screenflowImageOnce your audio sounds good, you’ll also need to make some improvements on the video side. Creating videos with solid, consistent transitions and unobtrusive titles is also a great investment toward the goal of winning customer trust and time.

ScreenFlow is the best screen recorder you will find for the Mac. I’ve used Camtasia, Premiere, iMovie, and Flash. This one makes it really easy to record the screen (even allowing you to record the ScreenFlow software itself or record output on an iPad or iPhone.

Adding transitions, editing sound, and fitting things together is really easy. When you’re ready to publish, ScreenFlow also connects directly to popular video hosting sites like YouTube or Wistia. In short, this is money well spent and the investment (a small one, really) is worth your time and money.

 

Tip 5: Take the time to Smooth the Vocals

backgroundNoise

Now that you’ve invested in a microphone and the screen recording software, make sure you invest a little time in making the audio sound better as well. You can use software like Audacity or GarageBand if you want to do some serious processing, and I’d recommend just using the tools in ScreenFlow. Simply lower the background audio, smooth the volume levels, add a small amount of vocal effect, and remove background hiss and the vocals will sound much better.

A note of caution – it sounds like a great idea to filter the vocals with a fancy filter. It never comes out sounding like you want, so just a touch of filter is probably a better idea.

Your goal is to bring the vocals out of the background and make sure that they sound consistent – not to have the listener be surprised by an overloaded vocal.

 

Tip 6: Add Callouts to your Video

Professional explainer videos help you to know where to look in each segment of the video. This might take the form of a low-key “lower-third” caption on the screen, an animated callout to accompany a multi-step procedure, or other styles of getting the customer’s attention.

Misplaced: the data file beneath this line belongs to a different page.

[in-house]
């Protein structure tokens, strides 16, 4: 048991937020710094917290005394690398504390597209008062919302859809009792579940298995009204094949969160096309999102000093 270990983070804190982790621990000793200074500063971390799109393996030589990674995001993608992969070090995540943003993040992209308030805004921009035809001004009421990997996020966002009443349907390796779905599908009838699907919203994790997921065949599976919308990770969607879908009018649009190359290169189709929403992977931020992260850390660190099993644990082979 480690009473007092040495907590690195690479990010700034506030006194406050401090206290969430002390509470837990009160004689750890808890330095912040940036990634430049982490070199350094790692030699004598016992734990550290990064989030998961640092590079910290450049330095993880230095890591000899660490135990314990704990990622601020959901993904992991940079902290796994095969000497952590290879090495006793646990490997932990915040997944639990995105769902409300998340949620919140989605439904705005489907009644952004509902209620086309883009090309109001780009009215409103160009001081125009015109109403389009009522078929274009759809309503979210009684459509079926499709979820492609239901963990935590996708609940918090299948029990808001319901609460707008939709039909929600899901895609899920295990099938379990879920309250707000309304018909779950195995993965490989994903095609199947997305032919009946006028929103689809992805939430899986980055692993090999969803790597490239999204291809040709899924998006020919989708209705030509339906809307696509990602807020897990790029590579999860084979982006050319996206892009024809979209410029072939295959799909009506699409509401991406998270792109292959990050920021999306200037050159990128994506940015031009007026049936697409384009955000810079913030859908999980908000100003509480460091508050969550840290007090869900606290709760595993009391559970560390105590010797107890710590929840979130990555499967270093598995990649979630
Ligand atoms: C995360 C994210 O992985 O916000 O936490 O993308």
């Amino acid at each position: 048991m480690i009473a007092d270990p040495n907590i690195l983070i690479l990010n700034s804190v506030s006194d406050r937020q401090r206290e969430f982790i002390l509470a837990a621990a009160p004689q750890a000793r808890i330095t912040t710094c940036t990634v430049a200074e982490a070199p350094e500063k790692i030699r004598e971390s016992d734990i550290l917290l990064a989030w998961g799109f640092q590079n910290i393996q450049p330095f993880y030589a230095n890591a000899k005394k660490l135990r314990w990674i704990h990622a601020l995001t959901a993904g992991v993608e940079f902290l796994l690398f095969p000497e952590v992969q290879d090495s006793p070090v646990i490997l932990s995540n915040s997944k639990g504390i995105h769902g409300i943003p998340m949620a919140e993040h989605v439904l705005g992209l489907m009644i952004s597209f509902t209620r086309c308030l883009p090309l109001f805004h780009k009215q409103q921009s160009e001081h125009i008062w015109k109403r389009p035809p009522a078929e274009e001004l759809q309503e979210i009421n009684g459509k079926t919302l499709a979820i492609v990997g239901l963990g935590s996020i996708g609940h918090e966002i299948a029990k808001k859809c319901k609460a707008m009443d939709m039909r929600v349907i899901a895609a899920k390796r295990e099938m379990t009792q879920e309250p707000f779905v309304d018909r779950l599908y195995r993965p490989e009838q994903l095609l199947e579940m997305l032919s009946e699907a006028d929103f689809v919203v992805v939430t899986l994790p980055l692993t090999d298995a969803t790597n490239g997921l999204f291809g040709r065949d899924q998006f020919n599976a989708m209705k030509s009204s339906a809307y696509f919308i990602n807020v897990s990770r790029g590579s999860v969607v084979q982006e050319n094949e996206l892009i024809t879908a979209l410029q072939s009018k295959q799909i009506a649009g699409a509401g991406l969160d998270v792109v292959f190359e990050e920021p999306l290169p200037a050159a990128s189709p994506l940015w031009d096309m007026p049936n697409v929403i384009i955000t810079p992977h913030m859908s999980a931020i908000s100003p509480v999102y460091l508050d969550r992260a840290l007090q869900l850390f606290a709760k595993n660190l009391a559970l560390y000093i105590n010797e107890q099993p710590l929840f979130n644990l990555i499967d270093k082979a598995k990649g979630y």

speechBubble

Good callouts are:

  1. Not necessarily a repetition of an audio track
  2. Limited in the number of words – they are not a book – and help to bridge gaps in audio or video
  3. Linked to the “Big Idea”

Bad callouts have these characteristics:

  1. Take too long to read
  2. Distract the viewer
  3. Leave more questions than answers

Building callouts is easier said than done. One good method of determining whether you have the right level of instruction is to show the video to testers when it’s partway finished and ask them for feedback. If they ask for callouts, it’s a good sign that the script needs to be refined or that callouts are needed.

Tip 7: Create Standard Transitions

In addition to callouts, you’ll need standard transitions between sections to help the viewer know what’s happening next. These provide a visual and mental break for the viewer. You might think of using a “Lower Third” technique, e.g.

lowerThird

A simple treatment catches your eye. Use Bold to set off parts of your text or italic to emphasize a point. And try not to do too much. Transitions should show up gracefully, add meaningful value, and then disappear. If they become the focal point, you said too much with the graphic.

Tip 8: Add some background music

Last and certainly not least, the tone of the background music sets the mood for the video. Consider adding a backing track to your video at a very low volume level, in addition to whatever main music you will be adding. Whether you create a simple loop that adds a sound texture or do something more elaborate, building sound layers will make your explainer video sound more professional and interesting.

While these tips give you the fundamentals for creating a great explainer video, they are hardly the last tips out there. If you’d like to read more about the topic, check out The Greatest Explainer Videos or read the book The Art of Explanation.

Want to do this yourself?

Find these resources at
http://bit.ly/ExplainerVideoContent – a Dropbox link to the raw files I used to create this video
http://bit.ly/MakeExplainerVideo – the script you can use to create your own Explainer Video.